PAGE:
Dependent upon who we decide to listen to we’re told that somewhere between many, most and all of the people would like to see the utilities renationalised. This might well not be a good idea. As our examplar we’ve Stornoway. An area sufficiently remote that it has only the one energy supplier.
You know, a place with, inside our national at least vaguely competitive market, that monopoly that nationalisation would bring:
Smith says that every year he called his supplier, Scottish Gas, to get a better deal, and each time was told that there was only one standard tariff in his area.
Their predicament highlights the obstacles faced by energy customers who want to switch, despite rules to open up competition.
The Smiths, and some other residents in the Scottish town of Stornoway, have been trapped on a single, pricey, standard tariff for years after wrongly being told they neither qualify for cheaper deals nor have the option of changing providers, because Centrica – which owns British and Scottish Gas, and supplies one third of British households – is the only gas supplier to the island.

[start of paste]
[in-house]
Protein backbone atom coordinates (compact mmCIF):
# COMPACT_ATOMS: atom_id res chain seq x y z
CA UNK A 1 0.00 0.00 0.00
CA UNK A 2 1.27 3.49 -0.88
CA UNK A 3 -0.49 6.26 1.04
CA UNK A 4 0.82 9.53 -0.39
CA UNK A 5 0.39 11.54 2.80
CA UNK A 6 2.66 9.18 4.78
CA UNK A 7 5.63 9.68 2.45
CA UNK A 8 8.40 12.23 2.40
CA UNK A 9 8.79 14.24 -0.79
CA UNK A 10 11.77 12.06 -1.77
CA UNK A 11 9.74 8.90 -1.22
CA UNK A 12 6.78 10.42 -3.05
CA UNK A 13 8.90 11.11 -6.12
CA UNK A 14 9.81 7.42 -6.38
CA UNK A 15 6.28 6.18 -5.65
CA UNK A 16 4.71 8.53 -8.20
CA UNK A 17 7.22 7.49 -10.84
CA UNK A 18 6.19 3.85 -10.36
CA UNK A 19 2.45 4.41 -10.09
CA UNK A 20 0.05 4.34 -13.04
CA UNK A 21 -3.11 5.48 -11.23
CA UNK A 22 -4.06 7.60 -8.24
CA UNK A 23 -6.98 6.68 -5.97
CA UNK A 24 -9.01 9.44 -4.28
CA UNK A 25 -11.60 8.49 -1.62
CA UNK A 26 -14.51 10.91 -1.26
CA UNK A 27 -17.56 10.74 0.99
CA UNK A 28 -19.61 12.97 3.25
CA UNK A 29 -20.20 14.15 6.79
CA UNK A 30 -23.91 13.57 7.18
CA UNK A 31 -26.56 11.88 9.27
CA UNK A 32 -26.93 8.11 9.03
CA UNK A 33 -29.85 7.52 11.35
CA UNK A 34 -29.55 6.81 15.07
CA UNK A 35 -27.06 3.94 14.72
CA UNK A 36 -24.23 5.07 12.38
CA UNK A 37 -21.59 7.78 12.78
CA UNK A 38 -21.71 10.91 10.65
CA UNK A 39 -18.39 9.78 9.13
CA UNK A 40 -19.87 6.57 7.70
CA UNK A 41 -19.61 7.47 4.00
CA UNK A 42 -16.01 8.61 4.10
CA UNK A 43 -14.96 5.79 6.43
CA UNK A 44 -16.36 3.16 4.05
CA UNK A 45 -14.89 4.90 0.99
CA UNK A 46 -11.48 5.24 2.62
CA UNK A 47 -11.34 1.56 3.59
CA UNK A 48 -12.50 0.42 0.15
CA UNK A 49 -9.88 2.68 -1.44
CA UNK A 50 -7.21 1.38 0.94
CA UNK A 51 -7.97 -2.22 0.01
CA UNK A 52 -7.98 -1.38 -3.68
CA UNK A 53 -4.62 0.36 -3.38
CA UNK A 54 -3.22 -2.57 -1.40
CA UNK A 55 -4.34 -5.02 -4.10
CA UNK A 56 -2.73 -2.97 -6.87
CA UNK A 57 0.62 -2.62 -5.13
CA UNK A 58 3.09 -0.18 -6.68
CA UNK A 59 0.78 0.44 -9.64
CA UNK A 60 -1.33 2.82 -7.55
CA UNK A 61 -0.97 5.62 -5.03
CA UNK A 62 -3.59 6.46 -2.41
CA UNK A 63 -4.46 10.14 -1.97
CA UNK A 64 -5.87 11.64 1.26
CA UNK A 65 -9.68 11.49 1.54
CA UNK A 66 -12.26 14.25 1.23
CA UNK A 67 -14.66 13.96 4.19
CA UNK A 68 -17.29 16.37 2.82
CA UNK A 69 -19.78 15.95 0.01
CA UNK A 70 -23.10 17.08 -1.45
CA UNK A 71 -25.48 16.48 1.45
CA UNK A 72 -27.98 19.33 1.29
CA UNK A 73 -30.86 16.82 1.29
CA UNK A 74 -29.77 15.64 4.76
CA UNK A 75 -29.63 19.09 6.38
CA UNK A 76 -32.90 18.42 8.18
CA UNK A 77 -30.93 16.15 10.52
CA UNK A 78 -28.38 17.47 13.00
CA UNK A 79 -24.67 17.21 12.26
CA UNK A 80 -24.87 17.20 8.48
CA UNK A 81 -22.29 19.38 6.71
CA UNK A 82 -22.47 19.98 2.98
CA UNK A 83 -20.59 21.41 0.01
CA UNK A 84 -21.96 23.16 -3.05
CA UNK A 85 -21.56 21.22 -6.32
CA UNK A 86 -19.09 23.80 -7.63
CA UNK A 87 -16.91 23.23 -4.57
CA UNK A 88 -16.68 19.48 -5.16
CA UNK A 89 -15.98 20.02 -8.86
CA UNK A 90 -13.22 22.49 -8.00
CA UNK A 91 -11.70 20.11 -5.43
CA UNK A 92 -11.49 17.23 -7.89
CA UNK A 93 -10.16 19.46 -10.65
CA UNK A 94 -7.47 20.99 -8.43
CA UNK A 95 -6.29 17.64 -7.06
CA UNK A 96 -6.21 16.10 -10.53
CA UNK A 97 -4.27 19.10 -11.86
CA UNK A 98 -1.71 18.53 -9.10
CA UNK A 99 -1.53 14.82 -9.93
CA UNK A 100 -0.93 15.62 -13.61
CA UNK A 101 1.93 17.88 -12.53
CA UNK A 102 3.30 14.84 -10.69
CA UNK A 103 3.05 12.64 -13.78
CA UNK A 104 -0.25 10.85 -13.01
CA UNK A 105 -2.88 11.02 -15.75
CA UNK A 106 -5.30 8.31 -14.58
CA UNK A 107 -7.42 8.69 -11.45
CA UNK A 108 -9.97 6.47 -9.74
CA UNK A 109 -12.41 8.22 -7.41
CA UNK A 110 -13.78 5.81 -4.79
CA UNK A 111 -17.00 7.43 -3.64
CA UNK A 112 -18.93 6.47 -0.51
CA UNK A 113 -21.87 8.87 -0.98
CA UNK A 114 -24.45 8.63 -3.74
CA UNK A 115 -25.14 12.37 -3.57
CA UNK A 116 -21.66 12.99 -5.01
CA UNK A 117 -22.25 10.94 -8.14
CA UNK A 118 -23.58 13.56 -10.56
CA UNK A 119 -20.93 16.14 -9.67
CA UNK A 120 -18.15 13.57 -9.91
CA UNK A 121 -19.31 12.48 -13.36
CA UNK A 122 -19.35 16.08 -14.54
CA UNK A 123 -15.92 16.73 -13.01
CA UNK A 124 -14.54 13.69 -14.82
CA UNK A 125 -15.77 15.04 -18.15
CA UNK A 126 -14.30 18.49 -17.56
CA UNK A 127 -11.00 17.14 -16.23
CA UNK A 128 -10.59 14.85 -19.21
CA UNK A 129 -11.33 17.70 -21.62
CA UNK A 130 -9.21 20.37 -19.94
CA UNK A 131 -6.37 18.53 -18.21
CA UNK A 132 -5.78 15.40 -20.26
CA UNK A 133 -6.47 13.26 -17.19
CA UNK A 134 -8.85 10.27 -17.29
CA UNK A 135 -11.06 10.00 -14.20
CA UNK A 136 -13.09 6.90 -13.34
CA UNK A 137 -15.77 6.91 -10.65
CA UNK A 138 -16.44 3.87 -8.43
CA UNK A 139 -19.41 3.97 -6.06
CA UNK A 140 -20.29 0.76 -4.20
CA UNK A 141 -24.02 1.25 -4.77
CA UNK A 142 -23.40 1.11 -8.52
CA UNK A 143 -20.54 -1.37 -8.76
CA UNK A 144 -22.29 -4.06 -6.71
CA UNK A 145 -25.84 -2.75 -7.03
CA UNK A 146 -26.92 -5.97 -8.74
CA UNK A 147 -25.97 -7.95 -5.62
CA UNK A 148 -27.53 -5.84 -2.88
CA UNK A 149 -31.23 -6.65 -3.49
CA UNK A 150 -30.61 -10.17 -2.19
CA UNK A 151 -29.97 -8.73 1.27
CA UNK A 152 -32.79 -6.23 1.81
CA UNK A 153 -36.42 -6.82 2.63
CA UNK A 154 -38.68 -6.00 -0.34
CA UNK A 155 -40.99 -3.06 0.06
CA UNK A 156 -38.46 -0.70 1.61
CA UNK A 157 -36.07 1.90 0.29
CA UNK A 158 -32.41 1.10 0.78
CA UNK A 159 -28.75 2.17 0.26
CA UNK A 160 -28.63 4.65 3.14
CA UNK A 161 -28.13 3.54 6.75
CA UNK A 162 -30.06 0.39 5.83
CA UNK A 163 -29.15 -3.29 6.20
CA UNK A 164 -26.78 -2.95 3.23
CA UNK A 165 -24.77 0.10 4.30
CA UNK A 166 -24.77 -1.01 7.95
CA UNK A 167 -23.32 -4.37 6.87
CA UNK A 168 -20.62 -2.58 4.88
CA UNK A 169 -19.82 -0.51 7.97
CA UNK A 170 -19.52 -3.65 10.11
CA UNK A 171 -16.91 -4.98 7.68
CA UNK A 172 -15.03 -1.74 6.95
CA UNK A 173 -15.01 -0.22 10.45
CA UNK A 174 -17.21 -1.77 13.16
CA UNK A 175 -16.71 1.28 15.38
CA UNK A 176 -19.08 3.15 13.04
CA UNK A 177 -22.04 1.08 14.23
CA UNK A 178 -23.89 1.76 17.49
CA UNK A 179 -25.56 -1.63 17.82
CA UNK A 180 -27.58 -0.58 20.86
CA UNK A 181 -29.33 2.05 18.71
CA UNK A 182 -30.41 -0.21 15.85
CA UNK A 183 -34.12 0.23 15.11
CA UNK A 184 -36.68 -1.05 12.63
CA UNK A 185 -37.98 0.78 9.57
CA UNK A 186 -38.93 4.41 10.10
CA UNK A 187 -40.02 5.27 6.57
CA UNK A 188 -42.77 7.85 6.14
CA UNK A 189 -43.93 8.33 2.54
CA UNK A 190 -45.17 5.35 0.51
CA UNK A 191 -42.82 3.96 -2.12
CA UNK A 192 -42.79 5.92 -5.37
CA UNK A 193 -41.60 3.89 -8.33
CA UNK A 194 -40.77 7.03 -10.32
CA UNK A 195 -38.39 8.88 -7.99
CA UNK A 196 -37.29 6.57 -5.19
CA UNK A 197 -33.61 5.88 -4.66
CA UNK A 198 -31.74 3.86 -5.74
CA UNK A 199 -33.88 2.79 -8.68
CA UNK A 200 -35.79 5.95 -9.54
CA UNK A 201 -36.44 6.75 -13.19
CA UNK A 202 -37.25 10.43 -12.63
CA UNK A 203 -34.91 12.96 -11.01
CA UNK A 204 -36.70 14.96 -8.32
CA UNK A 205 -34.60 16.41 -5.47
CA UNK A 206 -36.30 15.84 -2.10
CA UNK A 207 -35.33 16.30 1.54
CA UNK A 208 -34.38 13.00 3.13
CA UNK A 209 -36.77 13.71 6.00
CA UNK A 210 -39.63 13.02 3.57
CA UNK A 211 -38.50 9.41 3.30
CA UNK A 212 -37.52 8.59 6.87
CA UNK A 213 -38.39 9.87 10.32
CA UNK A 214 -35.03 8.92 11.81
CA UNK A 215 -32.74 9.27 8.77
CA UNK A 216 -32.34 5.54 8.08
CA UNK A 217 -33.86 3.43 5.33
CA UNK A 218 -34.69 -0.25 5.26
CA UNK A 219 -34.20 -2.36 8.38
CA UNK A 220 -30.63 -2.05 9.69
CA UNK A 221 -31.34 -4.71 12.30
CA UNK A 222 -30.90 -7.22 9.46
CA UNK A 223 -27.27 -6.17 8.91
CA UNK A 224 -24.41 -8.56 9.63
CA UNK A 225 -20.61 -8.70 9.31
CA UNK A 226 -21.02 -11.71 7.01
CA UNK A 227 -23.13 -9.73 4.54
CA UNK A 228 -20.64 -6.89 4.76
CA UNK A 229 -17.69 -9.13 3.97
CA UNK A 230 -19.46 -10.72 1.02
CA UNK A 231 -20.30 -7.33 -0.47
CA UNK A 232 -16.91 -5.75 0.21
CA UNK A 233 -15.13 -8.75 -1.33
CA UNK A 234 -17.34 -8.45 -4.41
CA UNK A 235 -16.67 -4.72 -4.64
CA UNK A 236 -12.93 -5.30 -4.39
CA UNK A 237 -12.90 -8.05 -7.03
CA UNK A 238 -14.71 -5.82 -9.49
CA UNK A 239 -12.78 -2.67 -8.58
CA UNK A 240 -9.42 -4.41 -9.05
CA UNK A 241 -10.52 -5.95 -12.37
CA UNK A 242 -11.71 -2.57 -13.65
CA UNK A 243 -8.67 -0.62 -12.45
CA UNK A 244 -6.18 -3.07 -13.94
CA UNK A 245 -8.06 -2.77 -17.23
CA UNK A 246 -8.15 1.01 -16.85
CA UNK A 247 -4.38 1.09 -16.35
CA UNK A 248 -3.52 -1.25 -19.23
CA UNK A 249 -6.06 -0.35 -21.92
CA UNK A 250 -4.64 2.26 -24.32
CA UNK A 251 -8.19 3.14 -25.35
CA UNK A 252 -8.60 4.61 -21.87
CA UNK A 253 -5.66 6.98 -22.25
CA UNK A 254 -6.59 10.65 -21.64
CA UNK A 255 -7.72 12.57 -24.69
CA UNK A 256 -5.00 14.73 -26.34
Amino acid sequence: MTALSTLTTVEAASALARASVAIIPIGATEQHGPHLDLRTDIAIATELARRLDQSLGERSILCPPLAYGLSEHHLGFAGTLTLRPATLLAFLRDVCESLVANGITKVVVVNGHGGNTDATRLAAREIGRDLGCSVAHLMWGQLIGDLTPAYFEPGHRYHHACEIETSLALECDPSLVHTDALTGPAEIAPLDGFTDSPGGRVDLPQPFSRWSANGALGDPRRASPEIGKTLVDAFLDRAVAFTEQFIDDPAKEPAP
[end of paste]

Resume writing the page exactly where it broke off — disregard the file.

As we continually point out it is that very competition between suppliers which lowers prices and thereby insists that suppliers are unable to exploit consumes over much. And as we see here in the absence of such competition there is the claim of over much exploitation.
At which point there’s not a great deal left to the case that we should insist upon the one monopoly supplying all the tens of millions of us in order for us to gain a better deal, is there?